Automation can make a doctor's job easier

Automation can make a doctor’s job easier


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We are rationing health care. The reason isn’t a shortage of beds, medications, ventilators, or surgical suites. This is a shortage of health personnel.

As with other parts of the American economy, healthcare has pushed its workforce to the limit. Doctors, nurses, administrators, respiratory therapists and others have been in emergency mode for much of the past two years. Unpredictable waves of Covid-19 still threaten to increase the workload and work on the sidelines. No wonder there is tremendous burnout. People are laying off, causing severe workforce shortages and compromising medical care.

The solution is automation. For decades this has been a dirty word, seen as an existential threat to American workers. Covid-19 and burnout, however, are making him a savior. The labor shortage in the healthcare sector has put a strain on the sector. Largely due to employee burnout, the healthcare workforce shrank by 424,000 between February 2020 and March 2022, according to the Bureau of Labor Statistics. Healthcare executives complain that hiring and retaining employees is more difficult than ever. With 9% of jobs in the healthcare sector vacant, the sector must find ways to lighten the burden.

The concept behind automation is simple: Find high-volume, highly repetitive, highly manual workflows and replace technology and machines. The technology behind the automation is quite sophisticated. A wave of digital healthcare companies are implementing robotic processes, machine learning, natural language processing and other approaches to improve the way healthcare is delivered. Advances in artificial intelligence, access to untapped data, and the availability of cloud-based infrastructure have expanded what is achievable.

Although the healthcare industry is often slow to adopt new technologies, it is starting to see the results of automation. is a digital healthcare company that uses automation to reduce the time it takes to get patients’ brain rescue surgeries. Instead of hours of image processing, radiological reviews and specialist consultations, Viz applies artificial intelligence to detect, measure and predict the extent of the disease. The platform then activates the intervention in a few minutes. The automation of this care pathway reduces treatment times: saving human lives, brain tissue and shortening hospital stays from three to five days.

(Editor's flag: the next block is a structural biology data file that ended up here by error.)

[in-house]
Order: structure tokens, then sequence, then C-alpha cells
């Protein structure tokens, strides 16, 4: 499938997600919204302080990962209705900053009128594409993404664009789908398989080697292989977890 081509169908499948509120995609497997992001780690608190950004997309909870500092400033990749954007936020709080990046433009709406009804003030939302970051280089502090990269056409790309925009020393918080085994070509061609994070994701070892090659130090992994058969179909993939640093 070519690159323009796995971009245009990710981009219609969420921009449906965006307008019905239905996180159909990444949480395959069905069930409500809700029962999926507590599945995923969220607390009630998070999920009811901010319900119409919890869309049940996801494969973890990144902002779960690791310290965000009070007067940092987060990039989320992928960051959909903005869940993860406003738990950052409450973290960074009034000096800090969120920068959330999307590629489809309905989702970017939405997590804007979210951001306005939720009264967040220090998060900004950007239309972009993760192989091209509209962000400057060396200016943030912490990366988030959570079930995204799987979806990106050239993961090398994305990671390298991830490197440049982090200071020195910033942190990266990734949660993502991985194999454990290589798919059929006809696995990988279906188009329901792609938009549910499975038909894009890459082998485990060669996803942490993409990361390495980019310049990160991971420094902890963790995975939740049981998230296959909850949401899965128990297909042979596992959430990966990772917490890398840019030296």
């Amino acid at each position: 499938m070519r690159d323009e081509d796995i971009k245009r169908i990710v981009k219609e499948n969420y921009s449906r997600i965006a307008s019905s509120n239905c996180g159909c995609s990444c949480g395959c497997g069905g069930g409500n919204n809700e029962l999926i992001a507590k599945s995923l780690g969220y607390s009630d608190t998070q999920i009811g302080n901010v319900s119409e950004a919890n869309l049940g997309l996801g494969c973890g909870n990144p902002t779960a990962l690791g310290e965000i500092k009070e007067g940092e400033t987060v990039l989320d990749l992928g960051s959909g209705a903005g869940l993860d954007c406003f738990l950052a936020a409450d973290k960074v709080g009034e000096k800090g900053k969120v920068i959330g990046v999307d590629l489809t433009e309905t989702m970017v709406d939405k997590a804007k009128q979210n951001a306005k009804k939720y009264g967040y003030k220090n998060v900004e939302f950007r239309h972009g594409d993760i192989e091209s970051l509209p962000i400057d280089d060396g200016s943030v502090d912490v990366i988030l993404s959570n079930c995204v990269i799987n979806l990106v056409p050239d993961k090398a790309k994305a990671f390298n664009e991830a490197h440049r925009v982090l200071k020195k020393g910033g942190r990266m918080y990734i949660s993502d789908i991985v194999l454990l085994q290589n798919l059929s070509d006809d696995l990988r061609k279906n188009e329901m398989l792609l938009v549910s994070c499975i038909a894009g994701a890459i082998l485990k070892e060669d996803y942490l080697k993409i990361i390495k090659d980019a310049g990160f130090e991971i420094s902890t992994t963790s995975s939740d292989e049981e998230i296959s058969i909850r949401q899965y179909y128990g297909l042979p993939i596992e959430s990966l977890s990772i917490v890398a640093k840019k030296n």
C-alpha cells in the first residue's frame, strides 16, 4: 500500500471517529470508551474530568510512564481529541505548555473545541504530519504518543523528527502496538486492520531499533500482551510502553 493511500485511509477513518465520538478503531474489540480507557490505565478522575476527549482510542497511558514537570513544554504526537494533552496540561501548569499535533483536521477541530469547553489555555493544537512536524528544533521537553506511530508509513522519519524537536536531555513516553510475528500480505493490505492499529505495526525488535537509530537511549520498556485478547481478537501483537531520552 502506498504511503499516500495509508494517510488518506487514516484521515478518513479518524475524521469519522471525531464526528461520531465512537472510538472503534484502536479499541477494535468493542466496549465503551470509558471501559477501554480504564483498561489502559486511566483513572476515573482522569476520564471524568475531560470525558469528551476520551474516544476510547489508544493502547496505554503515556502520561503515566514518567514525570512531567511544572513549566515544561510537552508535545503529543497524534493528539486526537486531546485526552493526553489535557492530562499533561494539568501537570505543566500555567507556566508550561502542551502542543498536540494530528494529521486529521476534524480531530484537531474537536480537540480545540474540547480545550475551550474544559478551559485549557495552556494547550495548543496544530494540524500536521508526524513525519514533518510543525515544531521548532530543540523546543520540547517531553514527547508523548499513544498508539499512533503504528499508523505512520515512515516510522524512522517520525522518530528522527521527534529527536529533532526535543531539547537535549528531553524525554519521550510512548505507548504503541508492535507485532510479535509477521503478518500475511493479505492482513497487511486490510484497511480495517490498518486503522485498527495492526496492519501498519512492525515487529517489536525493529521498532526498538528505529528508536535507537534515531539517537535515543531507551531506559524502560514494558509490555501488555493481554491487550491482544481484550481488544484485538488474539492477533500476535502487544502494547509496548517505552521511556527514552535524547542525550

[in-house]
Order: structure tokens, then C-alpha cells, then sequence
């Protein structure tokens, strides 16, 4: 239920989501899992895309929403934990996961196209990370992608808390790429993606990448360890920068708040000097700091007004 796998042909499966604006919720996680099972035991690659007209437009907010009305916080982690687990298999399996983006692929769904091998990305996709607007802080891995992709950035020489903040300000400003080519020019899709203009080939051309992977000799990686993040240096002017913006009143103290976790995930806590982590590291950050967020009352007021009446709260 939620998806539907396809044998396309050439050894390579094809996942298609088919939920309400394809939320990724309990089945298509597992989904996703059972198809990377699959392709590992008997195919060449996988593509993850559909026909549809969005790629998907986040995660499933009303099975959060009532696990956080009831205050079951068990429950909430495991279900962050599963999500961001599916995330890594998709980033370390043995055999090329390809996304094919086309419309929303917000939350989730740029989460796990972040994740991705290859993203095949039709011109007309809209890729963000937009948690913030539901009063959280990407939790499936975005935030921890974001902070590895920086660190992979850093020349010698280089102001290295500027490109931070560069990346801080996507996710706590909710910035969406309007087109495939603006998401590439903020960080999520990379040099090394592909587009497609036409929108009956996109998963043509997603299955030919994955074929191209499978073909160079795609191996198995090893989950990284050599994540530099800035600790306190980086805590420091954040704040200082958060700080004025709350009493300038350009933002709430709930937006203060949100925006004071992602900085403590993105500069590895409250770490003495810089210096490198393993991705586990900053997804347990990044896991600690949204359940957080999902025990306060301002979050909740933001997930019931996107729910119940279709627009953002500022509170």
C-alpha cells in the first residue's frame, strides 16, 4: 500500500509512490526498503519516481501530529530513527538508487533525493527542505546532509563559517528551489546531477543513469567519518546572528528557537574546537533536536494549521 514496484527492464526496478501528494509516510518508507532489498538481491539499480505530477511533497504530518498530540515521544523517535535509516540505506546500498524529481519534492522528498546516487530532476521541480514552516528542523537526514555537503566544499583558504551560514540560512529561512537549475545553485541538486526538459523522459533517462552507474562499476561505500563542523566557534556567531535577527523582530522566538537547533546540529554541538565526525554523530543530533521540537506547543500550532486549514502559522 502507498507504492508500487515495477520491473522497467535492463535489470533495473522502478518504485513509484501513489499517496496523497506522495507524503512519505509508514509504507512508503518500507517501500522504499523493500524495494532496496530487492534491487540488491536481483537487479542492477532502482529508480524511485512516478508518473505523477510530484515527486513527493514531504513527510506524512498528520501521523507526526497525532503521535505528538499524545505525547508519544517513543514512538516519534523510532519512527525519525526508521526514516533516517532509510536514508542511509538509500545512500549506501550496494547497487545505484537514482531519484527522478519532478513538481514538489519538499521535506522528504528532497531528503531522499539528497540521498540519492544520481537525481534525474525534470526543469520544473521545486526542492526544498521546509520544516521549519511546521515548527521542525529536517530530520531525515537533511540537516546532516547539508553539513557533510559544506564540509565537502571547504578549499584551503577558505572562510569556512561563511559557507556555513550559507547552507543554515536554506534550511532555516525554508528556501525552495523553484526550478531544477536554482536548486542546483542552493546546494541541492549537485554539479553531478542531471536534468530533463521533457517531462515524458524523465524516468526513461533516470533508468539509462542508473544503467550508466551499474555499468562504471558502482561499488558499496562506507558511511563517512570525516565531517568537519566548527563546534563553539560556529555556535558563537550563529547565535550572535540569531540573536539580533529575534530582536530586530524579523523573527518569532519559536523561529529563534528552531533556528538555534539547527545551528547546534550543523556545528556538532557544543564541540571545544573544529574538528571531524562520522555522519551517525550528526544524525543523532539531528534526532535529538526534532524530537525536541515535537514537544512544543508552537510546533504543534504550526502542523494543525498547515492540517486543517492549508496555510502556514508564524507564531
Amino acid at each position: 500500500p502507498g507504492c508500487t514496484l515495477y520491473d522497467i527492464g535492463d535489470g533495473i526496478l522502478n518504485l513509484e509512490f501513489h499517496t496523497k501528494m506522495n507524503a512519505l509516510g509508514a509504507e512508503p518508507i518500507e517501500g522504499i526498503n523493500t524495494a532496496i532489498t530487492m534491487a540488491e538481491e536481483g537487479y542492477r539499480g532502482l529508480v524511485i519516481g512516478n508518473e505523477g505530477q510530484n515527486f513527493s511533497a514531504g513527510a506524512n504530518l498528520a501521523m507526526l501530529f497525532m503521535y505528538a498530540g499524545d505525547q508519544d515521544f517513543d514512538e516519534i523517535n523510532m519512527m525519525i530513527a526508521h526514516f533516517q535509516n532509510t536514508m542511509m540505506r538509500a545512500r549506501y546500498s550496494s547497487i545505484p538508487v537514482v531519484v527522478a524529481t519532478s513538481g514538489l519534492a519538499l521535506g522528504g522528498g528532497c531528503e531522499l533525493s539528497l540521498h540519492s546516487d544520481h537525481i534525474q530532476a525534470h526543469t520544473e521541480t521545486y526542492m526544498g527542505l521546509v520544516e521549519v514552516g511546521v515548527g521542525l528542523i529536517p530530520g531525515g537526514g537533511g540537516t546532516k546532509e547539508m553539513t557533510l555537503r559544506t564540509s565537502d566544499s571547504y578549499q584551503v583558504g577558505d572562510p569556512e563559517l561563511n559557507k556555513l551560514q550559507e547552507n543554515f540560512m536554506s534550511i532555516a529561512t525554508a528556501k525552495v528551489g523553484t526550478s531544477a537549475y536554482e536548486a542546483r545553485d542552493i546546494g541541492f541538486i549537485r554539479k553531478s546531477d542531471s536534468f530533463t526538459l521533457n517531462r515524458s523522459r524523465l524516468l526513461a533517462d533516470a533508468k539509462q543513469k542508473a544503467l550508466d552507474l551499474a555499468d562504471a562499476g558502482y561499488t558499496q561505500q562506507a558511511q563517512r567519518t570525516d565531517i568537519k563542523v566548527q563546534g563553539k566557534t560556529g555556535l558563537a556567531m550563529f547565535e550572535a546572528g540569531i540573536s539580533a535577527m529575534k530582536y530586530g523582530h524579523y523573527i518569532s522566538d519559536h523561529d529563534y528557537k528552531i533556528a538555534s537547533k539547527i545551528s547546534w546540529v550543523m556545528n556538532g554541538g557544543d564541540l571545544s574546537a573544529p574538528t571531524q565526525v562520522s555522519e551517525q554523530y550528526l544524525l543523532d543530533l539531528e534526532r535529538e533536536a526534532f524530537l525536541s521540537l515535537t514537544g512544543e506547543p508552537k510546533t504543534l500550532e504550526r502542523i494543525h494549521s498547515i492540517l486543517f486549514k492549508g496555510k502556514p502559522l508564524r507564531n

There are countless other cases for automation. Automating the collection of statistics for quality assessments, transmitting basic information to patients, monitoring drug adherence, and performing repetitive administrative functions allows doctors and nurses to free up time to improve care to patients.

Syllable is a startup that uses artificial intelligence to help patients schedule appointments and fill prescriptions. In one month, Weill Cornell Hospital in New York automated approximately 10,000 calls, saving the equivalent of 375 working days.

As Sean Lane, CEO of the Olive automation platform says, “We stopped treating doctors, nurses, patients and others like humans. Instead, because the systems don’t talk to each other, we treat them like typewriters and routers, filling out the same forms over and over again on different screens and systems. “Administrative inefficiencies are a huge drag on the industry and a driving cause of burnout.

There is a lot within healthcare that shouldn’t be automated: bedside care, life-saving surgery, compassionate conversations about diagnosis and treatment options. But these tasks are not what is causing burnout and labor shortages. Boring tasks that healthcare professionals despise can be automated.

The healthcare sector must recognize that automation does not imply job cuts in the name of corporate greed. Instead, it offers a way to improve care delivery, with daily work made more manageable for the 12 million health care workers. Decision makers need to consider every option to address labor shortages while improving outcomes for patients. Automation is a readily available and effective technology approach to help ensure that Americans can receive high-quality care.

Dr. Emanuel is a physician, vice president for global initiatives at the University of Pennsylvania and a venture capital partner at Oak HC / FT, a venture capital and growth firm, which has investments in Olive and Syllable. Mr. Deitch is a partner of Oak HC / FT.

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